World’s Best Cities–the US Misses the Cut

I like lists. Here’s Mercer’s top 5 cities, ranked by stuff like personal safety and quality of life:

World, overall:
Zurich, Switzerland (1st)
Vienna, Austria (tied for 2nd)
Geneva, Switzerland (tied for 2nd )
Vancouver, Canada (4th)
Auckland, New Zealand (5th)

World, personal safety:
Luxembourg (1st)
Bern, Switzerland (tied for 2nd)
Geneva, Switzerland (tied for 2nd)
Helsinki, Finland (tied for 2nd)
Zurich, Switzerland (tied for 2nd)

Americas, overall:
Vancouver, Canada (4th)
Toronto, Canada (15th)
Ottawa, Canada (19th)
Montreal, Canada (22nd)
Calgary, Canada (25th)

Americas for personal safety:
Calary, Canada (tied for 22nd)
Montreal, Canada (tied for 22nd)
Ottawa, Canada (tied for 22nd)
Toronto, Canada (tied for 22nd)
Vancouver, Canada (tied for 22nd)

The best American city hardly even counts–Honolulu.

What’s interesting about this is that the best cities are in countries with strong welfare systems, yet welfare isn’t a factor in the ratings. These ratings are intended for expatriates and the multi-national corporations that employ them; Mercer, the source, is an expat-management service.

If welfare is an economic drag on a society, one would expect strong welfare states to score poorly in a rating system that ignores life for people on welfare. In contrast, a country–especially a rich one like the U.S.–that spends less on social services should look better in such a system.   Instead we see the opposite. The largest developed nation in the world doesn’t have a best or safest city at any level. A  plausible explanation is that a dollar spent on welfare does more to reduce crime than a dollar spent on law enforcement.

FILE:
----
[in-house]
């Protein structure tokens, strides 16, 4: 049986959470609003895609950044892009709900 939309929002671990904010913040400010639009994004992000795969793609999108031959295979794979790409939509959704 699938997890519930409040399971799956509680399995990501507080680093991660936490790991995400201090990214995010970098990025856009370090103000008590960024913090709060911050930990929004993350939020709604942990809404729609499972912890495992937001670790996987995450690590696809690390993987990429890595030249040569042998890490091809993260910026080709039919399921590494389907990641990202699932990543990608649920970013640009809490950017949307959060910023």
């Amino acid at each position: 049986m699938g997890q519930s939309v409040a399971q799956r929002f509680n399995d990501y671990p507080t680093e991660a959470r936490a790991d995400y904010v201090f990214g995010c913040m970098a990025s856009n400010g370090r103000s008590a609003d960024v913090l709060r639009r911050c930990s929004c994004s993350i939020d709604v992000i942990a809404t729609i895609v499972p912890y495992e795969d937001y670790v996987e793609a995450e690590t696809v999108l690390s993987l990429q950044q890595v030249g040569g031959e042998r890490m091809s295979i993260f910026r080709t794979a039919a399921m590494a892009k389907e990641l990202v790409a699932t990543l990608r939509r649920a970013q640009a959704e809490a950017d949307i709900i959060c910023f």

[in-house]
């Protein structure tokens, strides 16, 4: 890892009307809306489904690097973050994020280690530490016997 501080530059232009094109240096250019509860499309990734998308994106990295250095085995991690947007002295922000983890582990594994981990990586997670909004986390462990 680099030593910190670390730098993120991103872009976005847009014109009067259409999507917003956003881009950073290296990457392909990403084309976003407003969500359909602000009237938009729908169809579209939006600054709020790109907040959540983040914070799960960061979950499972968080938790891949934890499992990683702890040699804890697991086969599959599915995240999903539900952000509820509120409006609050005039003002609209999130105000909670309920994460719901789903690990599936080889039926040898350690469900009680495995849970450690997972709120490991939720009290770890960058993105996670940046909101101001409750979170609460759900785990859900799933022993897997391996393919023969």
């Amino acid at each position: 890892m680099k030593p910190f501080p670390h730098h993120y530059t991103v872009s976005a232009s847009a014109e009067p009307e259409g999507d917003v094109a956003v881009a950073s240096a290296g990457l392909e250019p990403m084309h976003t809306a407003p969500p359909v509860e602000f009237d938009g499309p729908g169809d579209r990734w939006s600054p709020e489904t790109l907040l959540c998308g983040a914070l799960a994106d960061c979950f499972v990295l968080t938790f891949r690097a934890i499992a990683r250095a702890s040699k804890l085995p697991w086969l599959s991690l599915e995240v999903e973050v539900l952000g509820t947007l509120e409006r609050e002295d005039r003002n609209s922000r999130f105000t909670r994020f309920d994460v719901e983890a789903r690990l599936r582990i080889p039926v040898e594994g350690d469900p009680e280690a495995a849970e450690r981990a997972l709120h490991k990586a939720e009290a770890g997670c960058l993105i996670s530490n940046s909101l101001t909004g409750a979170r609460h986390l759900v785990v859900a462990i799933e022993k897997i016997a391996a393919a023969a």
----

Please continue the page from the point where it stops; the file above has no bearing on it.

It’s also worth noting that Switzerland is the only country  in the world that makes heroin available by prescription. It provides the drug to addicts. Yet, that tiny country has 3 of the 5 safest cities in the world.
http://www.mercer.com/qualityofliving

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